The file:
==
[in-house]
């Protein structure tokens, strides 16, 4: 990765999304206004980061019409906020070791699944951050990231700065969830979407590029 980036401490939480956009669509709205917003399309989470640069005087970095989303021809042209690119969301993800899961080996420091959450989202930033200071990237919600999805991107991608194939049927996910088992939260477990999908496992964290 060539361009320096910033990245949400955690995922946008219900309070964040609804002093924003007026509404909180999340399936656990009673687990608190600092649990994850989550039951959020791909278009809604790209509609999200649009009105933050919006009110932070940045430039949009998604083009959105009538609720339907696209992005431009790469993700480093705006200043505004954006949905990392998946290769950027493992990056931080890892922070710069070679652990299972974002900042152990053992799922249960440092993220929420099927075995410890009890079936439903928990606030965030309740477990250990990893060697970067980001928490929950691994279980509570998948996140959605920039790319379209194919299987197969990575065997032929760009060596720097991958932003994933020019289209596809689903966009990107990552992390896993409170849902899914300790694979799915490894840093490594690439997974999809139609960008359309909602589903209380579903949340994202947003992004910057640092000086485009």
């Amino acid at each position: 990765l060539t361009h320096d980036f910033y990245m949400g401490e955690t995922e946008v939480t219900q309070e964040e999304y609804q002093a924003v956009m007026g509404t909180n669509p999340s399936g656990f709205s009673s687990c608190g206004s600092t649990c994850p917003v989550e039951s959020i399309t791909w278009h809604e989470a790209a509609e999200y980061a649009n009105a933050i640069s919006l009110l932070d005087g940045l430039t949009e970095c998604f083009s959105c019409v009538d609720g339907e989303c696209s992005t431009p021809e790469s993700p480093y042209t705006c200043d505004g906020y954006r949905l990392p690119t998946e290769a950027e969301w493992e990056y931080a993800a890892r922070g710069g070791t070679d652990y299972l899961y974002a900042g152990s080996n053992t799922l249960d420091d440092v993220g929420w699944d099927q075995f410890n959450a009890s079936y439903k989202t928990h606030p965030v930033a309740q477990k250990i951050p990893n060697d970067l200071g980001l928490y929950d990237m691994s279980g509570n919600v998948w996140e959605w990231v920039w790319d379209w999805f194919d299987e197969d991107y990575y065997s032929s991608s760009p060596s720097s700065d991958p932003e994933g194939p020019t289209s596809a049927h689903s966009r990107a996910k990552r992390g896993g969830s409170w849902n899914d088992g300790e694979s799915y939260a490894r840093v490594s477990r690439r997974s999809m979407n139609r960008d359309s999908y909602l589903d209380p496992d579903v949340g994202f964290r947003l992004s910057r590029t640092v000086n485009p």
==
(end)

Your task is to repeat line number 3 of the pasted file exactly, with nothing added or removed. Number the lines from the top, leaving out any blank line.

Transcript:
């Amino acid at each position: 990765l060539t361009h320096d980036f910033y990245m949400g401490e955690t995922e946008v939480t219900q309070e964040e999304y609804q002093a924003v956009m007026g509404t909180n669509p999340s399936g656990f709205s009673s687990c608190g206004s600092t649990c994850p917003v989550e039951s959020i399309t791909w278009h809604e989470a790209a509609e999200y980061a649009n009105a933050i640069s919006l009110l932070d005087g940045l430039t949009e970095c998604f083009s959105c019409v009538d609720g339907e989303c696209s992005t431009p021809e790469s993700p480093y042209t705006c200043d505004g906020y954006r949905l990392p690119t998946e290769a950027e969301w493992e990056y931080a993800a890892r922070g710069g070791t070679d652990y299972l899961y974002a900042g152990s080996n053992t799922l249960d420091d440092v993220g929420w699944d099927q075995f410890n959450a009890s079936y439903k989202t928990h606030p965030v930033a309740q477990k250990i951050p990893n060697d970067l200071g980001l928490y929950d990237m691994s279980g509570n919600v998948w996140e959605w990231v920039w790319d379209w999805f194919d299987e197969d991107y990575y065997s032929s991608s760009p060596s720097s700065d991958p932003e994933g194939p020019t289209s596809a049927h689903s966009r990107a996910k990552r992390g896993g969830s409170w849902n899914d088992g300790e694979s799915y939260a490894r840093v490594s477990r690439r997974s999809m979407n139609r960008d359309s999908y909602l589903d209380p496992d579903v949340g994202f964290r947003l992004s910057r590029t640092v000086n485009p």